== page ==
The change in policy foreshadowed and initiated by Secretary Gage became a full-fledged reality with Secretary Shaw. The independent Treasury system became practically extinct. Mr. Shaw apparently could conceive of but three evils in the financial world: high interest rates, a decline in the prices of stocks, and a contraction of credit; but these evils, in his opinion, were so serious that they were to be corrected at whatever cost.

In 1902, he went so far as to offer to accept other than Government bonds as security for deposits of public money, in the hope that he could stimulate an enlargement of the public deposits and of the note issues at the same time. Also he made cash reserves against the holdings of public funds in depository banks unnecessary.

He then announced that he would deposit Government money with any bank which engaged to import gold, so that interest would not be lost in transit. The effect of this policy has been a constantly expanding banking credit. Nearly a billion dollars was added to our supply of gold and about three hundred millions to our bank circulation. A considerable part of the increase passed into bank reserves and naturally formed a basis for enlarged credit. The community's credit, as registered in bank deposits, had increased far more rapidly than the money supply.

One of the reasons for this anomalous condition unquestionably was that Mr. Gage and Mr. Shaw had for the greater part of ten years resisted, with all the vast resources of the Government Treasury, the natural tendency of interest rates to follow the rising level of prices. They had, in fact, succeeded in keeping the money rate of interest below the rate which would have been "normal" or "natural" with a depreciating currency. They had helped to raise the tower of credit to a tottering height, and the slightest agitation of any sort was sure to bring collapse.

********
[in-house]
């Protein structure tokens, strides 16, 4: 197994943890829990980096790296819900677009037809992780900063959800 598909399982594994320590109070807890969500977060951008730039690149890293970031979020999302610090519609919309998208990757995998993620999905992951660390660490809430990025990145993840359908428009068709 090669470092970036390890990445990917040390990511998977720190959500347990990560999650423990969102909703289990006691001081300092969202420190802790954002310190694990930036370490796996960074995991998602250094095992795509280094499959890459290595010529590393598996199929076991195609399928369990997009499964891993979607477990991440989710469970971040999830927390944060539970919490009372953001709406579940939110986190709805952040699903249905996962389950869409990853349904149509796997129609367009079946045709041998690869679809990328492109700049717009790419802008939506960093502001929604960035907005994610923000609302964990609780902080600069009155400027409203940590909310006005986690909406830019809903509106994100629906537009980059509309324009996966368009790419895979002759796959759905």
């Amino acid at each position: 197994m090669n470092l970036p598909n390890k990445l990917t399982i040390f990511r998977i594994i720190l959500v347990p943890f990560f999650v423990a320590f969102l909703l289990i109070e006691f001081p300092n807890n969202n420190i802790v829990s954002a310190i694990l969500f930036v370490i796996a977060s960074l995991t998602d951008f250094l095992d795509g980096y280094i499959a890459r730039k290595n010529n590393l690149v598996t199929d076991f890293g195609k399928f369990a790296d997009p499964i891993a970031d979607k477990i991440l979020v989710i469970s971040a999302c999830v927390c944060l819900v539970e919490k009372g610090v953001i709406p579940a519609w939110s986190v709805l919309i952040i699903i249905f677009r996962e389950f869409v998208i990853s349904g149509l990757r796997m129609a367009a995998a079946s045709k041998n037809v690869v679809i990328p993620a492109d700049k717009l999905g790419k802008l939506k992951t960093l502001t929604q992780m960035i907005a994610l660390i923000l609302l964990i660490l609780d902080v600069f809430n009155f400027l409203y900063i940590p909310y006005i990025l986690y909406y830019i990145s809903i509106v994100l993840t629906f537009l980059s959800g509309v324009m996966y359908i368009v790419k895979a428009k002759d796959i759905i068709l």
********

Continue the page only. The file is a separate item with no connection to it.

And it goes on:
Secretary Cortelyou, in Professor Andrews' phrase, “out-shawed Shaw.” The policy inaugurated by Secretaries Gage and Shaw was of necessity carried on by Cortelyou. The fiduciary structure fostered by his predecessors began to waver and the only remedy consisted of stronger doses of the same medicine.

Such is the story of the Treasury's decade of paternalism. Beginning modestly under Secretary Gage, it developed flamboyantly under Secretary Shaw, and has reached its logical and helpless end under Secretary Cortelyou. The completed record of these ten years shows very clearly the importance for the future of again divorcing the Treasury from the money market.

Standardizing Purchases.

In a paper read before the New York Railroad Club and printed in the Railroad Gazette for May 1, 1908, Mr. W. V. S. Thorne, Director of Purchases of the Union Pacific System and the Southern Pacific Company, explains how the Harriman railroads buy their materials. As a study in systematic economy the paper is well worth careful reading. Mr. Thorne says:

The company realized the importance of selecting definite, uniform standards of the best practicable designs for many articles used in large quantities by the different departments. In numerous conferences, the chief officials of each department have recommended exactly what many of these standards should be. Decisions have been made after considering the advantages from a mechanical and practical as well as from a commercial point of view after opportunity has been given for argument or suggestions from many experienced and technical men, who have used or manufactured the devices or material in question. When formally approved by the Director of Maintenance and Operation, they have thus been adopted as common standards for all the associated lines.

This method has been found to work most satisfactorily in practice and without too much red tape to be objectionable.

Some advantages of this system to the purchasing department are as follows: The variety of similar articles to be purchased is reduced to a minimum. Many standards for all the associated lines being uniform, stocks of material carried on hand at different points are interchangeable to a much greater extent than formerly, and in case of emergency material can be drawn with little delay from other than the usual store houses, thereby avoiding the necessity of carrying as much on hand as formerly.

When competing manufacturers are furnished with carefully prepared specifications, and the necessary drawings also showing exactly what is wanted, they are then able to figure the closest prices they can afford to name without having to make any allowances for uncertainties. In designing all types of common standard freight cars the principle was strictly adhered to of using identically the same parts in different types of cars wherever suitable, in order to minimize variety and to have as many parts as possible interchangeable. This plan is not only of great advantage to the railroad companies from a maintenance point of view, in facilitating the making of repairs without delay, but it also lessens the variety, amount, and value of material necessary to carry in stock.